October 1, 2009
Terence Conran talks about his job, his dream team, and getting ideas at 3 a.m.
I have always considered myself a designer because it encompasses everything we’ve ever tried to do—in our shops, with the restaurants and hotels, as architects, or creating interiors.
We’re working on an enormous residential development in Kuala Lumpur, and we are also working fairly extensively in Cuba. We just opened a restaurant and hotel in London called Boundary and another restaurant called Lutyens. I just released the Eco House Book.
First step on a project
Sitting down with the team to work out the basics Last step on a project
Last-minute snagging, adding the final touches before opening the doors, and welcoming your first customers, which is the most satisfying part of all.
How do you break a creative block?
Solutions often come at the strangest of times. I get ideas at 3 a.m., strange small details that often don’t get resolved until I’m half awake and half asleep.
Why do you do what you do?
Everything I do for work I would also do for pleasure.
At 16 I went to study textiles at the Central School of Arts and Crafts, in London. Although I enjoyed it very much, when I was offered a job midway through the course I was encouraged to take it, as they were few and far between at that time. I have never looked back since.
Eduardo Paolozzi was a dear friend who taught me so many things, and his work crosses so many boundaries—sculpture, painting, textiles. It’s full of imagination, color, inventiveness, and humor.
All I have ever tried to do is offer people a style of life that I think they will enjoy, and provide the products or environments that will help them realize this.
First act as “design czar”
Demonstrate to world leaders that design and business are completely interlinked—one cannot succeed without the other.
A David Chipperfield building, Andrée Putman designing the furniture, Eduardo Paolozzi providing the artwork and sculpture, with Charles Eames providing the inspiration. And me overseeing the project to ensure all the wonderful things fit together perfectly.
Probably his fourth symphony. Seriously, a bowl made for me by the Japanese potter Kawase Shinobu. Being a potter myself, I really admire what he has made—it’s complex and fine, and I like its shape, and because he made it especially for me makes it even more special.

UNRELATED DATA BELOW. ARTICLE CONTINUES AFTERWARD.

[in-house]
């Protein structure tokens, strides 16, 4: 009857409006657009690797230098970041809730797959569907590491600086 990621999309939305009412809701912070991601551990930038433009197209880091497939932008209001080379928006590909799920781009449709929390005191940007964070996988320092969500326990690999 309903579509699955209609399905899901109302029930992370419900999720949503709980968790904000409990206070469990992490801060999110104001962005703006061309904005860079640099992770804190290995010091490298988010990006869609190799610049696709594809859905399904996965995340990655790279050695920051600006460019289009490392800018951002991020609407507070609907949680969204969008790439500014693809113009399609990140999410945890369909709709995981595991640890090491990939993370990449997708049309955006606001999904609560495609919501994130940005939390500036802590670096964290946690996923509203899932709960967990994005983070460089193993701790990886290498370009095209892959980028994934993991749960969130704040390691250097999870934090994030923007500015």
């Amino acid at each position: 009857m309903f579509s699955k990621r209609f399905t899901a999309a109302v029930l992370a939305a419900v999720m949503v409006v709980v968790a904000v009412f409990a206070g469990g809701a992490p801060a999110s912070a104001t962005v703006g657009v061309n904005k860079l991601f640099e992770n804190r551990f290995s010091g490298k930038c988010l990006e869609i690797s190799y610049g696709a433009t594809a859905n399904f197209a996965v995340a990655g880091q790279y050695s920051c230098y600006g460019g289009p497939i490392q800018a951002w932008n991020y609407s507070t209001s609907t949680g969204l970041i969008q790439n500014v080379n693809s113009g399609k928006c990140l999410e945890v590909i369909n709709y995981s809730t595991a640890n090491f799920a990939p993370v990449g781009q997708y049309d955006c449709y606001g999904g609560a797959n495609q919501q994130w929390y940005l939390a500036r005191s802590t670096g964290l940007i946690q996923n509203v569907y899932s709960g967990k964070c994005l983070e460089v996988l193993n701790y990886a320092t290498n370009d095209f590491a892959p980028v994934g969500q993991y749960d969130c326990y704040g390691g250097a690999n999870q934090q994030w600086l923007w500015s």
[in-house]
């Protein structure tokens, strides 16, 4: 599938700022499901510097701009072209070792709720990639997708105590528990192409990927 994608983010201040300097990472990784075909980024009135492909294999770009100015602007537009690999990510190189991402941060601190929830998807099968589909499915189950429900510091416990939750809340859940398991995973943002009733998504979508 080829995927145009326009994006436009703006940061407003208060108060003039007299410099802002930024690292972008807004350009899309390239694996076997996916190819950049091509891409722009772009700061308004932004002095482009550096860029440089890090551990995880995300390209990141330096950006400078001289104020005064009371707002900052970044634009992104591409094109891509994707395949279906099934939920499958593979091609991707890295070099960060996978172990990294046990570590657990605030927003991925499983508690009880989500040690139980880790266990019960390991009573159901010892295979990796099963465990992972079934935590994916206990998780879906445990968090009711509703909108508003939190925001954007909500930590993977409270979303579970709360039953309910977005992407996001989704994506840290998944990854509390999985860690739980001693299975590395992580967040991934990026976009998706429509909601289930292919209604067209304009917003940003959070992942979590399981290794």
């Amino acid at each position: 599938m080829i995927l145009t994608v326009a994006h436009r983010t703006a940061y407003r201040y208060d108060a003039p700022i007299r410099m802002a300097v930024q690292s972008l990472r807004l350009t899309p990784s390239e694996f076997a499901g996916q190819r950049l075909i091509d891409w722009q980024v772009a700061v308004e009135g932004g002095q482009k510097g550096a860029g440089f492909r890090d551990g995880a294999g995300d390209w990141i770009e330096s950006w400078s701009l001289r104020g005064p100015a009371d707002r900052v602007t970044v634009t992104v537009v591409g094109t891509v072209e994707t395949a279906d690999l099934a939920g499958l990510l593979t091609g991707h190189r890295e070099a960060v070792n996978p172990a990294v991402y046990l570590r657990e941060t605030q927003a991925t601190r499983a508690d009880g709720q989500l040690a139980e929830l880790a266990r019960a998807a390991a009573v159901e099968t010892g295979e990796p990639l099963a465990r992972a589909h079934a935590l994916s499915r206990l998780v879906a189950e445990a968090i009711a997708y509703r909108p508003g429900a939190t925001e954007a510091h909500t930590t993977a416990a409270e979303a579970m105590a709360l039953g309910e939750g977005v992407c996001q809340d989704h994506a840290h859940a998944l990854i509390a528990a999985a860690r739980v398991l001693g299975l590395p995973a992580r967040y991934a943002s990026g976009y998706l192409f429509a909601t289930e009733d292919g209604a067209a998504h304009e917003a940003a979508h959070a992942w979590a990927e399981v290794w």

The Eames Aluminum Soft Pad—the most comfortable office chair I know—has lasted me for more years than I care to remember.
Best place to think
Sitting in the garden or my greenhouse with a glass of wine and peace and quiet, just writing, sketching, and designing, gives me enormous pleasure and allows me to think clearly.
The Art of Looking Sideways, by Alan Fletcher—brilliant ideas seem to jump out at you from every page, and I find it very inspirational.
A table made in the 1920s with a decorative metal frame and glass top. I bought it from a market in Provence. It was so badly damaged that we practically had to remake it, but that just gives me even more pleasure now.
A meter-high sculpture of a rather handsome Monsieur Bibendum, whom I love.
A large room in the country that I use as an office. It is filled with books and models of my furniture designs, a huge desk, a comfortable sofa, an open wood fire, and views over the fields and river.
I smoke four Havana cigars a day and find them more pleasurable now than I ever have.
The serenity of a plain white space
Novelty and gimmickry in design. We need to resist the “here today, gone tomorrow” culture of the fashion industry.
Learned the hard way
Frustration has led me into many ventures that have ultimately proved successful. I spent the previous decade trying to get my designs in the public eye but found it an infuriating process, so I decided if other people wouldn’t sell my furniture properly, I would do it myself. And so began my Habitat experiment.
You’re shaped as much by your mistakes as you are by successes, and as you gain experience you come to understand what works and what doesn’t.
Pretty much what I do now, although it has never felt like a job.